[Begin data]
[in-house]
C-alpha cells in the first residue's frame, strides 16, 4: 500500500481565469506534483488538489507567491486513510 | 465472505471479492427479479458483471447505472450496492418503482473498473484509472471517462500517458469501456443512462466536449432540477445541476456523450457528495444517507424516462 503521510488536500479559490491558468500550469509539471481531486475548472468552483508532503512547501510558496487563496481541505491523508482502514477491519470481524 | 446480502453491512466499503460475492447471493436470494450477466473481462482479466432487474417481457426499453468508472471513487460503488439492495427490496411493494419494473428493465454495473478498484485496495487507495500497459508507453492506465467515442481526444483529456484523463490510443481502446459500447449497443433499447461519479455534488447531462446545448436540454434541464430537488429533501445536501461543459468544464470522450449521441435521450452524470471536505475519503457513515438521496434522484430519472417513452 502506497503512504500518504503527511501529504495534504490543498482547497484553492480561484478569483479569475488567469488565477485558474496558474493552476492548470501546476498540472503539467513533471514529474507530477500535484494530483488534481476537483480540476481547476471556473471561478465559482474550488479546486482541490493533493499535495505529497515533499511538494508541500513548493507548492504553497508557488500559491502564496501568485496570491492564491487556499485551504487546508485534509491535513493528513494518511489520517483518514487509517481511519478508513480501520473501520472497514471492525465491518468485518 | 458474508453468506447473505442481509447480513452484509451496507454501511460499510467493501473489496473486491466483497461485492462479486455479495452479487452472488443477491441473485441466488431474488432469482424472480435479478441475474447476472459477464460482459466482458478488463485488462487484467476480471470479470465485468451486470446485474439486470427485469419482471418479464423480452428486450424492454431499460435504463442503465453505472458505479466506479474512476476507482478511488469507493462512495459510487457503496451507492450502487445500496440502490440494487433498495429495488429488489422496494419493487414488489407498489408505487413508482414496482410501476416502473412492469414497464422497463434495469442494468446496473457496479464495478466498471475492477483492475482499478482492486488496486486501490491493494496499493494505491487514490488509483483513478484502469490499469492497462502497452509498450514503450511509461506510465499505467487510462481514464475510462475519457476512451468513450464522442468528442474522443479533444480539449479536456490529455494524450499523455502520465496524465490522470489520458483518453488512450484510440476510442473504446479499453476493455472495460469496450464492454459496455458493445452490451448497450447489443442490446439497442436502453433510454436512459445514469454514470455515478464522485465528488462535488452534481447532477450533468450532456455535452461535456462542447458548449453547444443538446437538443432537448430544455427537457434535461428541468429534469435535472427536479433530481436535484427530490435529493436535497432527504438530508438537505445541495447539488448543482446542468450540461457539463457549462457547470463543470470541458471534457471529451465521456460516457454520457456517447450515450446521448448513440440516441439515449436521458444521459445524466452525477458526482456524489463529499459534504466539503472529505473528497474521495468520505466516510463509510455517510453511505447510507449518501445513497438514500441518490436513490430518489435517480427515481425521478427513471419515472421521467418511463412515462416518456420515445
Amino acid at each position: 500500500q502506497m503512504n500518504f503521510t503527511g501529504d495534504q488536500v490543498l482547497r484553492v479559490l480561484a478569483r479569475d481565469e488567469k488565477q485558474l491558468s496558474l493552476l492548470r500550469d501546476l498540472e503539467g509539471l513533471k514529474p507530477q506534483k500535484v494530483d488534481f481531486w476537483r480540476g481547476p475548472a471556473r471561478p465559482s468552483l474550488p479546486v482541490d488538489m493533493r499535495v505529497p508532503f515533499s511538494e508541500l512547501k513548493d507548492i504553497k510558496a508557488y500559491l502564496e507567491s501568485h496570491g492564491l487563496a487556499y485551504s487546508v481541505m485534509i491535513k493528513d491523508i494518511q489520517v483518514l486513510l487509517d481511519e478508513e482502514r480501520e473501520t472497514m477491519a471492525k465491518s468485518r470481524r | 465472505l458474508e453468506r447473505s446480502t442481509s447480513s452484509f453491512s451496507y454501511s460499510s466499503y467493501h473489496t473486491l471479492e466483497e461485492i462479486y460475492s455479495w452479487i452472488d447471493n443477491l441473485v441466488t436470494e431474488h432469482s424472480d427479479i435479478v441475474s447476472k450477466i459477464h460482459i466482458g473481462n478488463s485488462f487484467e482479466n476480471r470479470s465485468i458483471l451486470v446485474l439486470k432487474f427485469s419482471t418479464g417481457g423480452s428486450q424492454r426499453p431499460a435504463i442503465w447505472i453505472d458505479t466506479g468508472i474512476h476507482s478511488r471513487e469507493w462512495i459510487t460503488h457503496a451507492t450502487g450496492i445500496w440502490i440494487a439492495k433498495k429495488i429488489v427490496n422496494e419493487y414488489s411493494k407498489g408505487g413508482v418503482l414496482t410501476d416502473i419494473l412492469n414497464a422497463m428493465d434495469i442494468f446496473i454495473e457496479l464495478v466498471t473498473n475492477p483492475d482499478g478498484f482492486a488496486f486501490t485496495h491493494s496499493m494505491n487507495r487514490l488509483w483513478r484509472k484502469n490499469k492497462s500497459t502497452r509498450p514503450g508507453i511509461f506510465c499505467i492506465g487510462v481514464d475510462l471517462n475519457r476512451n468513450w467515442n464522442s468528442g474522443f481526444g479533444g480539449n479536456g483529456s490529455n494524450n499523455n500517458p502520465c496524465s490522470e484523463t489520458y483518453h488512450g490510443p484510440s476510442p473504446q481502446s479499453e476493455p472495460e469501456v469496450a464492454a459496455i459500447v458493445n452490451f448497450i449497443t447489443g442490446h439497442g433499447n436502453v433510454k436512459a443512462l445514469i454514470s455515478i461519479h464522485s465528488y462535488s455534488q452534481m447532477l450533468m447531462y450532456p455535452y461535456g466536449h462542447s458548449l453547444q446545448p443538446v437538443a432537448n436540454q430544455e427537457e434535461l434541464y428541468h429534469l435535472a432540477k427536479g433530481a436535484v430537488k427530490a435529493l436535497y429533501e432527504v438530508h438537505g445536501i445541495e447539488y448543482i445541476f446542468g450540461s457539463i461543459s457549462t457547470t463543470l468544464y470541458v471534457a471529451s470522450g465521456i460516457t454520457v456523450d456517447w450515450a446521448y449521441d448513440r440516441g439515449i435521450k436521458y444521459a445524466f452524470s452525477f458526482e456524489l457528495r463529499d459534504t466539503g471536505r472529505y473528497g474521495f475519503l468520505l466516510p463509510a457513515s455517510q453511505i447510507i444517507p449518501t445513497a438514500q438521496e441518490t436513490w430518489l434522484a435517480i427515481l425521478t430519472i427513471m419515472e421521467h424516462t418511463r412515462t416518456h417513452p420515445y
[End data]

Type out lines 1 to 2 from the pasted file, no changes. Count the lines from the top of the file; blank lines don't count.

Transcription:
[in-house]
C-alpha cells in the first residue's frame, strides 16, 4: 500500500481565469506534483488538489507567491486513510 | 465472505471479492427479479458483471447505472450496492418503482473498473484509472471517462500517458469501456443512462466536449432540477445541476456523450457528495444517507424516462 503521510488536500479559490491558468500550469509539471481531486475548472468552483508532503512547501510558496487563496481541505491523508482502514477491519470481524 | 446480502453491512466499503460475492447471493436470494450477466473481462482479466432487474417481457426499453468508472471513487460503488439492495427490496411493494419494473428493465454495473478498484485496495487507495500497459508507453492506465467515442481526444483529456484523463490510443481502446459500447449497443433499447461519479455534488447531462446545448436540454434541464430537488429533501445536501461543459468544464470522450449521441435521450452524470471536505475519503457513515438521496434522484430519472417513452 502506497503512504500518504503527511501529504495534504490543498482547497484553492480561484478569483479569475488567469488565477485558474496558474493552476492548470501546476498540472503539467513533471514529474507530477500535484494530483488534481476537483480540476481547476471556473471561478465559482474550488479546486482541490493533493499535495505529497515533499511538494508541500513548493507548492504553497508557488500559491502564496501568485496570491492564491487556499485551504487546508485534509491535513493528513494518511489520517483518514487509517481511519478508513480501520473501520472497514471492525465491518468485518 | 458474508453468506447473505442481509447480513452484509451496507454501511460499510467493501473489496473486491466483497461485492462479486455479495452479487452472488443477491441473485441466488431474488432469482424472480435479478441475474447476472459477464460482459466482458478488463485488462487484467476480471470479470465485468451486470446485474439486470427485469419482471418479464423480452428486450424492454431499460435504463442503465453505472458505479466506479474512476476507482478511488469507493462512495459510487457503496451507492450502487445500496440502490440494487433498495429495488429488489422496494419493487414488489407498489408505487413508482414496482410501476416502473412492469414497464422497463434495469442494468446496473457496479464495478466498471475492477483492475482499478482492486488496486486501490491493494496499493494505491487514490488509483483513478484502469490499469492497462502497452509498450514503450511509461506510465499505467487510462481514464475510462475519457476512451468513450464522442468528442474522443479533444480539449479536456490529455494524450499523455502520465496524465490522470489520458483518453488512450484510440476510442473504446479499453476493455472495460469496450464492454459496455458493445452490451448497450447489443442490446439497442436502453433510454436512459445514469454514470455515478464522485465528488462535488452534481447532477450533468450532456455535452461535456462542447458548449453547444443538446437538443432537448430544455427537457434535461428541468429534469435535472427536479433530481436535484427530490435529493436535497432527504438530508438537505445541495447539488448543482446542468450540461457539463457549462457547470463543470470541458471534457471529451465521456460516457454520457456517447450515450446521448448513440440516441439515449436521458444521459445524466452525477458526482456524489463529499459534504466539503472529505473528497474521495468520505466516510463509510455517510453511505447510507449518501445513497438514500441518490436513490430518489435517480427515481425521478427513471419515472421521467418511463412515462416518456420515445